Mapping Cross-Class Social Connectedness

A new map by Harvard economist Raj Chetty and his associates has been getting a lot of attention. The map, based on a massive array of data, shows the share of friends among people below median in socioeconomic status who are above median in socioeconomic status. (See this short article for a more complete explanation; also here and here.) The conclusion of the study is simple: “Children who grow up in communities with more cross-class interaction are much more likely to rise out of poverty.” The counties in blue on the map thus have more favorable conditions for the upward mobility of the poor; those in red, more unfavorable.

Some of the spatial patterns seen on the map are stark. The socioeconomic connectedness of lower-level individuals is low across most of the southern third of the country, with the exception of much of central Texas and Oklahoma. Anomalously high-connectedness counties within this low-connectedness zone are generally suburban to some extent (for example, Williamson County in Tennessee, just south of Nashville’s Davidson county). But even many affluent suburban counties in this “greater south” post below average levels, including Ventura and Santa Barbara in southern California.

A corridor of high socio-economic connectedness extends from central Virginia to southern Maine (excluding the Delmarva Peninsula and southernmost New Jersey). This region is highly urbanized, with many major cities. Anomalously low-connectedness counties within this high-connectedness zone generally contain cities with relatively poor urban cores, such as Springfield, Massachusetts in Hampden County. The several counties of New York City all rank relatively low; only Richmond County (Staten Island) appears in a shade of blue. Intriguingly, the suburban counties around Washington DC and Philadelphia rank higher than those near New York.

A much larger although less populous area of high socio-economic connectedness is found the north-center-west portion of the country, centered on the western Great Lakes, northern Great Plains, and northern Rockies regions. This is, contrastingly, a largely rural and mostly agricultural area, although it does contain a few major cities, including Denver and Minneapolis-St. Paul. Anomalously low-connectedness countries within this high-connectedness macro-region generally contain large Native American or Hispanic populations.

To a certain extent, the patterns found on this map replicate those found on a map of per capita income. The main reason is simple: poorer people living in rich countries meet relatively high socioeconomic status people far more often than do poor people living in poor countries. But there are many exceptions to this crude generalization. Several wealthy counties in southern Florida and southern California, for example, have low rates of cross-class connectivity. In contrast, much of Kentucky and southern Indiana have higher rates of connectivity than might be expected based on their socioeconomic characteristics.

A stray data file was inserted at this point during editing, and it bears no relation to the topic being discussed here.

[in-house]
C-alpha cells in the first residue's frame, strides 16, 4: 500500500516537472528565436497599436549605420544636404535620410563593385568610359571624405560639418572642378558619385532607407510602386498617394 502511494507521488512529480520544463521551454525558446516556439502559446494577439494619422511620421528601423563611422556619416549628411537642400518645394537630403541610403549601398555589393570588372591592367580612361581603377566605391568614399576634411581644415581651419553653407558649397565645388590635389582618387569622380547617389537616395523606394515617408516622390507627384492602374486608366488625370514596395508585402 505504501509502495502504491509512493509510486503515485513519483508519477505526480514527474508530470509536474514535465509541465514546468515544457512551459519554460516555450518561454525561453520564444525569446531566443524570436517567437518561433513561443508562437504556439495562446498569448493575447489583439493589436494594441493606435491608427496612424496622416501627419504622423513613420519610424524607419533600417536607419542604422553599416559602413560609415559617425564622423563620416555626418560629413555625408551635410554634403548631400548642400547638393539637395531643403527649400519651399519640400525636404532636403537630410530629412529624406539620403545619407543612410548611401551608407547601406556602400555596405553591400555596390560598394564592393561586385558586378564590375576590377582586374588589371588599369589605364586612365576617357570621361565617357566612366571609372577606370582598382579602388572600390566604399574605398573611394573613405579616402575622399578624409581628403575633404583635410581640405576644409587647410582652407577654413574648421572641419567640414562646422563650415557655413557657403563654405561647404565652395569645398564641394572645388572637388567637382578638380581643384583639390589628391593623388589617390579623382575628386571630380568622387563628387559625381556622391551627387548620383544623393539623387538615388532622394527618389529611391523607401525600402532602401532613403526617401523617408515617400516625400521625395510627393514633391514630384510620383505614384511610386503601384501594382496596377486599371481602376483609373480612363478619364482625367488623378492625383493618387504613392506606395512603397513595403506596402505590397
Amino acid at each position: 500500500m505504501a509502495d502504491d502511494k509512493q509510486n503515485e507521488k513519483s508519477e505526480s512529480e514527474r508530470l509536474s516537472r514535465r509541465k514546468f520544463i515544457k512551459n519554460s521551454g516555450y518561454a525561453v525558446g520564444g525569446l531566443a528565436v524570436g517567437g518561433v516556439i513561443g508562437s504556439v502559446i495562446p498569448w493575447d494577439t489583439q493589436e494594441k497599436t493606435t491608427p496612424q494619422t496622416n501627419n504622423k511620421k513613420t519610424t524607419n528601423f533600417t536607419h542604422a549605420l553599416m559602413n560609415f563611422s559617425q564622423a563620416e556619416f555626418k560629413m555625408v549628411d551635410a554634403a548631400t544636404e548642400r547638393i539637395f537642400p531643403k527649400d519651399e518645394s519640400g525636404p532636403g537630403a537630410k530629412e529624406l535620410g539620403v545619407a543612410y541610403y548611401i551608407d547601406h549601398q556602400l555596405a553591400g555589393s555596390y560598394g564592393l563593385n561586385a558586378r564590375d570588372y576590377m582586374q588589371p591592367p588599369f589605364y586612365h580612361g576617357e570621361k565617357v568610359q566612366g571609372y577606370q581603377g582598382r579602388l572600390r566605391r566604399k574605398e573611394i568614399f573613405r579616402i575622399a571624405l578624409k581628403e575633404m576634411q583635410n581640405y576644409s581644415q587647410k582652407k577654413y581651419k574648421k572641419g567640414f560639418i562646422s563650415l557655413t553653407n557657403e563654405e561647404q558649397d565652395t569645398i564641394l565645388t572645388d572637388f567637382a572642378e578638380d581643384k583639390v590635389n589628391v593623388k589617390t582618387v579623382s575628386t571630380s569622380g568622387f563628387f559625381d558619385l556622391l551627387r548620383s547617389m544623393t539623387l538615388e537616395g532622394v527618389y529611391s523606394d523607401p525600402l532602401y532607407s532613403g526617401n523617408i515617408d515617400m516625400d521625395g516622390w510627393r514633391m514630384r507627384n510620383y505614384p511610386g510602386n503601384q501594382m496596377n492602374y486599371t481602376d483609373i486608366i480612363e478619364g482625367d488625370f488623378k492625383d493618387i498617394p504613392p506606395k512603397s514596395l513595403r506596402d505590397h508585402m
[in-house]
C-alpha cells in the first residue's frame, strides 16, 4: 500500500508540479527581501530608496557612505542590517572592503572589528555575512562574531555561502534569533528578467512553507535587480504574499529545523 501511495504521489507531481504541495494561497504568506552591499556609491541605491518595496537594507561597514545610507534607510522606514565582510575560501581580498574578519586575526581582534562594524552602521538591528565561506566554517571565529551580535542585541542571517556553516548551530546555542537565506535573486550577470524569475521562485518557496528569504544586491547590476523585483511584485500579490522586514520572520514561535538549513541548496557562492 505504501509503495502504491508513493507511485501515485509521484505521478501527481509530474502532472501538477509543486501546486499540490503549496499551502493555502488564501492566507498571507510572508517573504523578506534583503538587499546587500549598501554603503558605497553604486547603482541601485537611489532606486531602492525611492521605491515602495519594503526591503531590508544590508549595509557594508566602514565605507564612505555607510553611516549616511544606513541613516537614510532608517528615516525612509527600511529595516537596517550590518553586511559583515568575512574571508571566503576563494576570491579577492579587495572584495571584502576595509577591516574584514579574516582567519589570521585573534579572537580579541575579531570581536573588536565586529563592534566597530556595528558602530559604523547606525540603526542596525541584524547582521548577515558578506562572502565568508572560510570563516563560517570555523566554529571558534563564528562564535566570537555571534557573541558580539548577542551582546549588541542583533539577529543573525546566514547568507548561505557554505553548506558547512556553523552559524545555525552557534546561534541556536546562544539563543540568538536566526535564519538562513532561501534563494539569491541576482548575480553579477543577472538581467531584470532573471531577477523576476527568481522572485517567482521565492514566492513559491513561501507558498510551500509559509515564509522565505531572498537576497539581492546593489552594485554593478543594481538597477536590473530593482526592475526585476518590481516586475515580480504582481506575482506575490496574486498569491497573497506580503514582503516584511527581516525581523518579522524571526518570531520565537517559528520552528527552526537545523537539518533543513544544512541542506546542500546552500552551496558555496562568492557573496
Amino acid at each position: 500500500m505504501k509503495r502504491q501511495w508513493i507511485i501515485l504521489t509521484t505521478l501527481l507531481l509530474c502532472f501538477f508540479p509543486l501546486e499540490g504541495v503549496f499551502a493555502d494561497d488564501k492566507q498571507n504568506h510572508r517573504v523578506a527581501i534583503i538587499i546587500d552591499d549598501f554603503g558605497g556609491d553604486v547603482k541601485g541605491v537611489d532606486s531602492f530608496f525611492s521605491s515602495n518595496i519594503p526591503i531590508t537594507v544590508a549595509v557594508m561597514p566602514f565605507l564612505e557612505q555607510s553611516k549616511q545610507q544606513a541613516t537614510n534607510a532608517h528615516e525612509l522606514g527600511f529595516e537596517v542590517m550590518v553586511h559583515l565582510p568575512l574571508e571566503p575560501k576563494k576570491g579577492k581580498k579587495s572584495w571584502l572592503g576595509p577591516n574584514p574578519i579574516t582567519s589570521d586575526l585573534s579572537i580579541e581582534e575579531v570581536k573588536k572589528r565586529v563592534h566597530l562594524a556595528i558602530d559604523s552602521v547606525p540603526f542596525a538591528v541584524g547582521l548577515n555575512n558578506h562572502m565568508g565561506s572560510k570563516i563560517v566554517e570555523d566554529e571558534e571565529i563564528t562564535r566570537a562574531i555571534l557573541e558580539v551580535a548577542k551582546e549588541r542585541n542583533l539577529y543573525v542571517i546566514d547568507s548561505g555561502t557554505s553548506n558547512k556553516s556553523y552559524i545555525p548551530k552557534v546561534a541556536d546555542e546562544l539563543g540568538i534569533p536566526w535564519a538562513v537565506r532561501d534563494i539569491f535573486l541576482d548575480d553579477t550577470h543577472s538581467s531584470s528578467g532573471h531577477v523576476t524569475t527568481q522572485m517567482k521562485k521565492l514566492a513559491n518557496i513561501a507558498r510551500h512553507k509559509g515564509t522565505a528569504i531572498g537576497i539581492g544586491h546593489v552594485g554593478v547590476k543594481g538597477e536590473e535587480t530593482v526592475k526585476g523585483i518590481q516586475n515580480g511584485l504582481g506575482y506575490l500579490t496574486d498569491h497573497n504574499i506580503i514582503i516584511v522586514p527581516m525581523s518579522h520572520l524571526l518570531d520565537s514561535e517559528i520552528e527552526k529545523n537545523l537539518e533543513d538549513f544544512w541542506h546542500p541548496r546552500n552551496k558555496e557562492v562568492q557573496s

In many parts of the county, the closest connection with class connectivity seems to be educational levels. This point is illustrated by blocking off roughly the same “north-center-west” macro-region on Chetty’s map and on a map of the percentage of people with high school diplomas. But again, the correlation does not hold everywhere. The paired Kentucky maps, for example, do show a general correlation between education and connectivity, but several counties, such as Grayson, have low numbers of high-school-educated residents but healthy levels of cross-class friendship.













In the United States as a whole, the map of cross-class friendships correlates poorly with race. The “whitest” American countries have some of the highest and some of the lowest levels of connectivity. Overall, however, Black, Hispanic, and Native American areas rank low on Chetty’s map. And in “north-center-west” zone of high connectivity, race/ethnicity seems to be the crucial variable. As the four juxtaposed maps showing the region where Minnesota, Iowa, South Dakota, and Nebraska converge illustrate, counties with large Hispanic and Native American populations have much lower rates of cross-class friendship than those dominated by Euro-Americans. Many of the counties in this part of the country that have large Hispanic populations are the sites of major meat-packing facilities. Workers in these plants tend to be socially isolated from the surrounding community. In early 2020, COVID-19 outbreaks were often particularly severe in these areas. As the Minnesota Department of Health noted:

In April 2020, early on in the COVID-19 pandemic, a COVID-19 outbreak temporarily shut down the JBS pork plant in Worthington, Minnesota [in Nobles County]. Employees at this pork plant identify as Hispanic or Latinx, African, or Asian immigrants, communities that have been hardest hit by COVID-19 due to many systemic barriers and challenges. Over 600 employees tested positive, leaving the small community in Nobles County with a ripple effect that was incalculable at the time.

   In tomorrow’s post, we will look at socioeconomic connectivity in the Pacific Northwest.